Paul Fowler

Silhouette Staff

Six months ago, a relatively unknown singer-songwriter working under the grandiose moniker Lana Del Rey posted the song “Video Games” on YouTube. The song set the Internet ablaze, and, in a matter of weeks, Del Rey signed a major record contract and promised her rapidly expanding fan base an album. As songs from the record slowly trickled onto YouTube, Del Rey’s runaway hype machine collided with a wall of fiery hatred, igniting the age-old debate of authenticity in music. After months of squabbling, Born to Die is finally here.

The album opens on a surprisingly pleasant note with its title track, “Born to Die.” Like most of the record, the opener weaves Lana’s seductive croon into a dense web of pop production that is particularly heavy on strings. Unfortunately, after “Born to Die,” it’s almost all downhill.

The worst aspect of Born to Die is without a doubt its atrocious lyricism. Each song is a catalog of uninspired clichés: “I will love you till the end of time,” “love hurts,” “you’re no good for me,” “money is the reason we exist, kiss, kiss.” The sappy, superfluous strings, which slowly leach the life out of the album, feel like an attempt to cover up the lack of depth in Del Rey’s songwriting.

At its best, Born to Die is catchy yet completely forgettable pop, and at its worst, it’s absolutely unlistenable.

Ultimately, Born to Die feels like a desperate grasp for mainstream attention. Despite describing herself as a “gangster Nancy Sinatra,” there is nothing daring, racy or exciting about Del Rey. Her mixture of generic music and sterile lyrics is not only safe for the pop world, it fits in perfectly beside Katy Perry, Taylor Swift and the other dregs of mainstream female pop.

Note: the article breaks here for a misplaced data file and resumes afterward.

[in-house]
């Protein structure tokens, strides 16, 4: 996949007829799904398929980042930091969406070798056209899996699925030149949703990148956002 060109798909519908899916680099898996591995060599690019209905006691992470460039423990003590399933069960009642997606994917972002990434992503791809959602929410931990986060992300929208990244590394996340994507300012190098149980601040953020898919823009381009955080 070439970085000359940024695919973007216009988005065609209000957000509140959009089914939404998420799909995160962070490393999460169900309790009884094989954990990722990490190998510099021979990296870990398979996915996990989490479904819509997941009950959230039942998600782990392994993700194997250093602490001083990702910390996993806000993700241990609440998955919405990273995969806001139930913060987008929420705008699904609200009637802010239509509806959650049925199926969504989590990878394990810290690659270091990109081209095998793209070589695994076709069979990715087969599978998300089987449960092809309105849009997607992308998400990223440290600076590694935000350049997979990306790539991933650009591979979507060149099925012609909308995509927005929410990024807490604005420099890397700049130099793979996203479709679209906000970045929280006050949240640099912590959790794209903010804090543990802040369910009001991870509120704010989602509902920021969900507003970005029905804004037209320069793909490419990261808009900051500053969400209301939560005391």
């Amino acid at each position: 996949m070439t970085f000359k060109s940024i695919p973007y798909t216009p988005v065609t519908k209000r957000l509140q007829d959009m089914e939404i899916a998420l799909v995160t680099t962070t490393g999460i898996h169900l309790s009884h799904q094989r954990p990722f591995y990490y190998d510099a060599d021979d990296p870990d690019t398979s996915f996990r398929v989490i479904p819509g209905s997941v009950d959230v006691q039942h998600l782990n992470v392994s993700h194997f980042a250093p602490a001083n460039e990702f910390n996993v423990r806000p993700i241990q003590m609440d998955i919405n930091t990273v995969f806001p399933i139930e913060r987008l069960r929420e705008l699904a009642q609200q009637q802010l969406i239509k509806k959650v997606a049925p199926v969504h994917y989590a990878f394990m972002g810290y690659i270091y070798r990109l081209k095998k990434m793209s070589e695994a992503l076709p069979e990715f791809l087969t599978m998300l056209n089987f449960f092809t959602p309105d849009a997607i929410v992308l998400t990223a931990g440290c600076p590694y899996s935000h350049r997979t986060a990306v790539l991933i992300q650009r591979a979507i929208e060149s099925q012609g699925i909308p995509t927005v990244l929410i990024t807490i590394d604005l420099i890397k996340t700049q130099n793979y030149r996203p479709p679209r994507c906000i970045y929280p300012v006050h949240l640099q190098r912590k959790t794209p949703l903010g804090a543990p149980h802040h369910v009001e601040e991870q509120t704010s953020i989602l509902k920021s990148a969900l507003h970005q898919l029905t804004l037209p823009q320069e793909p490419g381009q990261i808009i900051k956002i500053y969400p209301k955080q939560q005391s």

I suppose Lana Del Rey does give profit-addicted record executives a chance to rejoice. They’ve managed to pluck yet another blossoming Internet sensation and transform it into bland and uninspiring mainstream pop while somehow managing to keep the hype machine churning.

However, despite all the hatred, there is one gem on Born to Die. “Video Games,” the song that launched Del Rey into the mainstream, is an undeniably gorgeous piece, driven by a graceful melody steeped in longing and sadness. Instead of detracting from the work, the beautifully swelling strings make lovesick lines like “heaven is a place on Earth with you” seem shockingly poignant.

Given “Video Games,” it’s not surprising that Lana Del Rey was originally seen as the antithesis of trashy radio pop. Listening to the song gives a hint at what could have been had Del Rey stuck to the style that briefly captured the attention of both the mainstream and independent musical spheres. Unfortunately, the evil lure of the major record labels won her over. Now, she’s just another run-of-the-mill, generic pop star.


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